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XXVIII.

By it we debase ourselves into an affinity with SERM. the meanest things, becoming either like beasts or fiends like beasts, affecting only our own present sensible good; or like fiends, designing mischief and trouble to others.

27.

It is indeed hard for a man without charity, not to be worse than an innocent beast; not at least to be as a fox, or a wolf; either cunningly lurching, or Ezek. xxii. violently ravening for prey: love only can restrain a man from flying at all, and seizing on whatever he meeteth; from biting, from worrying, from devouring every one that is weaker than himself, or who cannot defend himself from his paws and teeth.

V. The practice of charity is productive of many great benefits and advantages to us: so that to love our neighbour doth involve the truest love to ourselves; and we are not only obliged in duty, but may be encouraged by our interest thereto : beatitude is often pronounced to it, or to some particular instances of it; and well may it be so, for it indeed will constitute a man happy, producing to him manifold comforts and conveniences of life: some whereof we shall touch.

VI. (1.) Charity doth free our souls of all those bad dispositions and passions which vex and disquiet them; from those gloomy passions, which cloud our mind; from those keen passions, which fret our heart; from those tumultuous passions, which ruffle us, and discompose the frame of our soul d.

It stifleth anger, (that swoon of reason, trans

ὁ Ὁ γὰρ τοιοῦτος καὶ φθόνου καὶ ὀργῆς καὶ βασκανίας καὶ ἀπονοίας καὶ κενοδοξίας, καὶ πονηρᾶς ἐπιθυμίας, καὶ παντὸς ἔρωτος ἀτόπου, καὶ παντὸς νοσήματος καθαρεύουσαν τηρήσει τὴν ἑαυτοῦ ψυχήν. Chrys. in 1 Cor. Orat.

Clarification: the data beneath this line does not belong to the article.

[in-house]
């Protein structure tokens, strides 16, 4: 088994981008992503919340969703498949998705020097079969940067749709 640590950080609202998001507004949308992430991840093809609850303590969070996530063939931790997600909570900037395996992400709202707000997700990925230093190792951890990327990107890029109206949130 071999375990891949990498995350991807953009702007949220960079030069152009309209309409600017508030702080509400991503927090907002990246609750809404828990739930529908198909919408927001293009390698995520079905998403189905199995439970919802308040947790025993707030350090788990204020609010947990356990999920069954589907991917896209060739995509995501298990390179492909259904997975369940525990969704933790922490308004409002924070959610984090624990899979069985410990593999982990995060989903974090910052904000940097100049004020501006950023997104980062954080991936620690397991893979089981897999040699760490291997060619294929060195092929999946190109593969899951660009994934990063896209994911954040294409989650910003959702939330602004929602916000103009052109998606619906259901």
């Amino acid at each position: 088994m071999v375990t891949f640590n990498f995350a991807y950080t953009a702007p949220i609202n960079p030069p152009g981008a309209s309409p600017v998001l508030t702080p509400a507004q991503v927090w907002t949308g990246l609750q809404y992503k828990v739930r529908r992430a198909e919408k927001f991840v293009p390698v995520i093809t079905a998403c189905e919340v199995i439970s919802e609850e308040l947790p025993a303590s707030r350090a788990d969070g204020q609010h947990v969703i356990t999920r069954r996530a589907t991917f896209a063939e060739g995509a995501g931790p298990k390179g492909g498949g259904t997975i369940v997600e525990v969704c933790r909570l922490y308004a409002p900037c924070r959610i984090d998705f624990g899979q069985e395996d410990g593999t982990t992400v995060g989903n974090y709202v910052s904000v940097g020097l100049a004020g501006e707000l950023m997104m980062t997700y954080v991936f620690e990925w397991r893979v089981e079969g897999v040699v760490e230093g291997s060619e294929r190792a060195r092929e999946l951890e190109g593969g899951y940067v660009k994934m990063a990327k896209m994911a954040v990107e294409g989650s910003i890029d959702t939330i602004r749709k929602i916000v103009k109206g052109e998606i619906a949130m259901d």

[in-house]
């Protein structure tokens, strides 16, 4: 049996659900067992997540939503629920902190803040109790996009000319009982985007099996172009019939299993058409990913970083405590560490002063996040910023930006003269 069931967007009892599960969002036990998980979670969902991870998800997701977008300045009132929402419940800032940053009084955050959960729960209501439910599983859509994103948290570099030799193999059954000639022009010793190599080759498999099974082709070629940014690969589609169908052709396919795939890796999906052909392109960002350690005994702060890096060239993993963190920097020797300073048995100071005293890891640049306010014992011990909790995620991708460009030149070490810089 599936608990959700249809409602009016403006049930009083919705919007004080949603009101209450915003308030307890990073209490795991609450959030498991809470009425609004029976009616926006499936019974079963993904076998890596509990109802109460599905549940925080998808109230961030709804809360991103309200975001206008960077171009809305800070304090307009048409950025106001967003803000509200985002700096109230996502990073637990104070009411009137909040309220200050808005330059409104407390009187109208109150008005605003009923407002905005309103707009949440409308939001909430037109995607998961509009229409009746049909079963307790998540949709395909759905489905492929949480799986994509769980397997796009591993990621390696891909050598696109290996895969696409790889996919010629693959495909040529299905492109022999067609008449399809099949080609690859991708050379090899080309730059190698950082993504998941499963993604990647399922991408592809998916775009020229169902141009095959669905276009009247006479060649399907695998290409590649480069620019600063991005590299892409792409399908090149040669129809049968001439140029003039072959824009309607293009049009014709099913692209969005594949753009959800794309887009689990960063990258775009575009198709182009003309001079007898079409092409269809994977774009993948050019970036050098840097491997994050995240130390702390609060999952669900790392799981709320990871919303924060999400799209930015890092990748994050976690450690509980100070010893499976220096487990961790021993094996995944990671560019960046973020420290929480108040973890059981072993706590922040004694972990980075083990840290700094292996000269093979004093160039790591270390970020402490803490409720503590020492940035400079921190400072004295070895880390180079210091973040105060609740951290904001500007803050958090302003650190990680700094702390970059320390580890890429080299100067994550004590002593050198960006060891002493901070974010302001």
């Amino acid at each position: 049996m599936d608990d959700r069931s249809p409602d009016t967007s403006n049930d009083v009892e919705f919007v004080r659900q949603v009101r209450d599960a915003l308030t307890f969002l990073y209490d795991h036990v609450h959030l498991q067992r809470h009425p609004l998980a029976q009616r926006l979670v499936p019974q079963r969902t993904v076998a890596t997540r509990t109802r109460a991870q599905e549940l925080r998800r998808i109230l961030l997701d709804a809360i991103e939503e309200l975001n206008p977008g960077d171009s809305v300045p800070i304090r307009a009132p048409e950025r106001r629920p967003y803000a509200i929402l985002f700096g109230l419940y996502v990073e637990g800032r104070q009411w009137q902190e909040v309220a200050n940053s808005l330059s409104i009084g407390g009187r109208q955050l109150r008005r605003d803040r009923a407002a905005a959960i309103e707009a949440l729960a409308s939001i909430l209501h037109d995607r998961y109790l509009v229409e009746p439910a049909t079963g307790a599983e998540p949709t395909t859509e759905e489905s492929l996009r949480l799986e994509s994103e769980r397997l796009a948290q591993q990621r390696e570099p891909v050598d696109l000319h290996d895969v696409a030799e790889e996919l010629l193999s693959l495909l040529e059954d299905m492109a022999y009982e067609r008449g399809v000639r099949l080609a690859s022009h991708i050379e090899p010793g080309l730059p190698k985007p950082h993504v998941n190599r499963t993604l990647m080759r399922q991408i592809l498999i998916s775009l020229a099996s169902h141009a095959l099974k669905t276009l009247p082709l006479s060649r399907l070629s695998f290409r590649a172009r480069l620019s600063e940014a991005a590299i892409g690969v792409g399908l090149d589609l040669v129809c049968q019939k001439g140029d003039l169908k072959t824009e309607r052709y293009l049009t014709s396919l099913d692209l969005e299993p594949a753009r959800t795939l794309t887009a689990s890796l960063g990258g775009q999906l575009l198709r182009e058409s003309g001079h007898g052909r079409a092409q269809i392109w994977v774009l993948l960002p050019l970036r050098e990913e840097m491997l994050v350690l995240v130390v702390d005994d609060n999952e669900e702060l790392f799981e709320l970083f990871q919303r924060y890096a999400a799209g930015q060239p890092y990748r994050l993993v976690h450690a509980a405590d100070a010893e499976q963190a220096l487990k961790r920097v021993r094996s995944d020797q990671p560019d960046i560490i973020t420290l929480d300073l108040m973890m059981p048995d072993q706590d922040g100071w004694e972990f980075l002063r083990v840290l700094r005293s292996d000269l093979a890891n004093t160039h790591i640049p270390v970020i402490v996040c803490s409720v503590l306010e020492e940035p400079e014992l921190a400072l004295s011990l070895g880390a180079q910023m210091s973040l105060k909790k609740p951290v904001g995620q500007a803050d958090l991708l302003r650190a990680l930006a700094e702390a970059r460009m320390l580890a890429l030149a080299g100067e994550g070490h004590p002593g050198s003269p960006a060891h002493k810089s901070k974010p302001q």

xxxii.

XXVIII.

SERM. porting a man out of himself;) for a man hardly can be incensed against those whom he tenderly loveth: a petty neglect, a hard word, a small discourtesy will not fire a charitable soul; the greatest affront or wrong can hardly kindle rage therein.

It banisheth envy, (that severely just vice, which never faileth to punish itself;) for no man will repine at his wealth or prosperity, no man will malign his worth or virtue, whose good he charitably desireth and wisheth e.

It excludeth rancour and spite, those dispositions which create a hell in our soul; which are directly repugnant to charity, and thereby dispelled as darkness by light, cold by heat.

1 John iv.

18.

It suffereth not revenge (that canker of the heart) to harbour in our breast; for who can intend mischief to him, in whose good he delighteth, in whose evil he feeleth displeasure?

It voideth fear, suspicion, jealousy of mischief designed against us: the which passions have torment, or do punish us, as St. John saith, racking us with anxious expectation of evil; wherefore there is, saith Oderunt he, no fear in love, but perfect love casteth out fear: